Hating on your friends’ dumb Facebook posts is on the verge of getting a whole lot easier. 

Ever the innovator, Facebook CEO Mark Zuckerberg appears to have found a way to transfer all the bickering in your feed into something much more orderly. Specifically, downvotes. 

SEE ALSO: Why social media companies won’t kill off bots

On Thursday, various people took to Twitter to voice their surprise at a new feature they say they spotted on the sprawling social media platform. If their reports are accurate, it appears to allow you to downvote comments you don’t like. 

This has long been a feature on sites like Reddit, but Zuckerberg has long been adamant about refusing to add a “dislike” button to his service.  Read more…

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These ‘duh!’ features would make Instagram perfect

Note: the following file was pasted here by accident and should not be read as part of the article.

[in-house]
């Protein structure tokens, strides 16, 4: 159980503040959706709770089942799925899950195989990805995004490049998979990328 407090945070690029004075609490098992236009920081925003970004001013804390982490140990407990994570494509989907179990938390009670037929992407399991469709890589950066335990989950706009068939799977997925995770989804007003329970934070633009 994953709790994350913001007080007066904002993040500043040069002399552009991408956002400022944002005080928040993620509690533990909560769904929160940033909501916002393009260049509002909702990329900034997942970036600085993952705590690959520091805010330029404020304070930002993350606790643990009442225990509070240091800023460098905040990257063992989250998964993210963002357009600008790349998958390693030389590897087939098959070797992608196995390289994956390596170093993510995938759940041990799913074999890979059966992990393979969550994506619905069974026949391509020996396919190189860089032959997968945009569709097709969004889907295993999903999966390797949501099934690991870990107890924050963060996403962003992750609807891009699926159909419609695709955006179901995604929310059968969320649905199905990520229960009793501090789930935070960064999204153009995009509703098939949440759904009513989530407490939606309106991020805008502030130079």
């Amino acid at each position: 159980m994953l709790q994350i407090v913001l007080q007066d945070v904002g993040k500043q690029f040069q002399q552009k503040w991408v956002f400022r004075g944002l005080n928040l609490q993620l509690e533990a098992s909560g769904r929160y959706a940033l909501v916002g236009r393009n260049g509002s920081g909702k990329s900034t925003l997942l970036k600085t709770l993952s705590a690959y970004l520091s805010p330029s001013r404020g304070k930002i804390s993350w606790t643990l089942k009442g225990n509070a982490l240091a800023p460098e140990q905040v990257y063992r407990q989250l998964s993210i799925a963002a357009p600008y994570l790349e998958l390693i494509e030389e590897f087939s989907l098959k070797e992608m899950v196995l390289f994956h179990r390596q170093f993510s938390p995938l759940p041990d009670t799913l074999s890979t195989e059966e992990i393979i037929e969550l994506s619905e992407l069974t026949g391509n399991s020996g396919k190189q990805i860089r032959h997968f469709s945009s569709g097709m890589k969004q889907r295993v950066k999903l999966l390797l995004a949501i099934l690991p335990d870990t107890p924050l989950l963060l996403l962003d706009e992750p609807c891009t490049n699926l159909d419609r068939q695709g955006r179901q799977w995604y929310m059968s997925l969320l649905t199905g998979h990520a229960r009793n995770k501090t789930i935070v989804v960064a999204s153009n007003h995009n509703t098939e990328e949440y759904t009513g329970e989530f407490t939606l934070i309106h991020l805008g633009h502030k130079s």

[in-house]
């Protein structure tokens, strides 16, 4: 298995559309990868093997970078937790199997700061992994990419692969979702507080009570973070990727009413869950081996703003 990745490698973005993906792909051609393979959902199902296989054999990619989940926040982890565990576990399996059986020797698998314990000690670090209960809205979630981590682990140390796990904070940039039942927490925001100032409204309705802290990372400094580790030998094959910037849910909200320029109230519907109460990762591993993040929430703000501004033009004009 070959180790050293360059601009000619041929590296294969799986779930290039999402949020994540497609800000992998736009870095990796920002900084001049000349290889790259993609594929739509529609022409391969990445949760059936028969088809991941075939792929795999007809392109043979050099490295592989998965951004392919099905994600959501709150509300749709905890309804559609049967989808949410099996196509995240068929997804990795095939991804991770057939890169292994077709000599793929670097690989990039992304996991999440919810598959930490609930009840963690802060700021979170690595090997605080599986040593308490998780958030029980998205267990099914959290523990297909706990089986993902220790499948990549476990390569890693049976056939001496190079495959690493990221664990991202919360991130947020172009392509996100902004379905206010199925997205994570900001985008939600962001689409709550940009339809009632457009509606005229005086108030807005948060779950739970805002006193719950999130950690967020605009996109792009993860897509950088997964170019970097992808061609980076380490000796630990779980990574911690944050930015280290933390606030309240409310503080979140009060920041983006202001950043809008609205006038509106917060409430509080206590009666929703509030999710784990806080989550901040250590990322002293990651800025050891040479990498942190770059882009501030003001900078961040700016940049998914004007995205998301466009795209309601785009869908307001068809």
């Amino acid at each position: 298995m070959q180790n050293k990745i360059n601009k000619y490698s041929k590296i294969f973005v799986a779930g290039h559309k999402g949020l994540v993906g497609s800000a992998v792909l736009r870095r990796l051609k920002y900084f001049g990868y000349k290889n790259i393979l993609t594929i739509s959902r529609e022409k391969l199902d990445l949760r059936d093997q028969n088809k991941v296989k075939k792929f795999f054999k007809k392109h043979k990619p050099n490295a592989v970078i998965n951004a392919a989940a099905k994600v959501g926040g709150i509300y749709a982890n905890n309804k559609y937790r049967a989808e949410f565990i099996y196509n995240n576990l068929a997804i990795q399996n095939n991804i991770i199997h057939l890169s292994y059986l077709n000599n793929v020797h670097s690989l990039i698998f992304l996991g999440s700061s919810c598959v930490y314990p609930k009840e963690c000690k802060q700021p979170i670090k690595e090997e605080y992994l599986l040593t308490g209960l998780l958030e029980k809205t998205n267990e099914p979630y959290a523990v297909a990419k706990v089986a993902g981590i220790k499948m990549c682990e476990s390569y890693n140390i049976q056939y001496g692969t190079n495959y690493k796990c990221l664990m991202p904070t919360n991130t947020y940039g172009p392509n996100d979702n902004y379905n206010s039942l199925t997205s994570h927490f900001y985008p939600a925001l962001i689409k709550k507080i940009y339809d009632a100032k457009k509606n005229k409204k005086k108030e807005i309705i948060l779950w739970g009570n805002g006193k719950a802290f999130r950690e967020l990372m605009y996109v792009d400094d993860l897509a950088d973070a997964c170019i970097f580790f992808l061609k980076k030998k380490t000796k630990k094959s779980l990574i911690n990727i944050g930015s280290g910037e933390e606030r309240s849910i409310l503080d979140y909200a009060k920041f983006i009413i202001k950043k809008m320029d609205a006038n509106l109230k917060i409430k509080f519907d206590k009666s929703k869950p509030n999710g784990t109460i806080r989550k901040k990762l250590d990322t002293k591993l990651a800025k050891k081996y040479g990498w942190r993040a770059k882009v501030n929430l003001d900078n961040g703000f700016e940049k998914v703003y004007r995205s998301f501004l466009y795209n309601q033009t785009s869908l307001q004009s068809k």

It’s been said, many times, but it’s worth repeating: Instagram’s algorithmic timeline is a steaming pile of nonsense.

SEE ALSO: Instagram is actively ruining my life with its inhumane algorithm

The photo-focused social network replaced its chronological feed with an algorithmic one back in 2016, meaning the content you see is ranked according to the likelihood you’ll “care about it.” What this feature denies is the ability for you to select what you actually care about and see it at a glance.

This “algorithm knows best” approach is common in online services many of us use every day, including Facebook, which owns Instagram. There’s no particular reason to examine this now, except that people seem newly agitated by the unseen forces determining what they see on social networks.  Read more…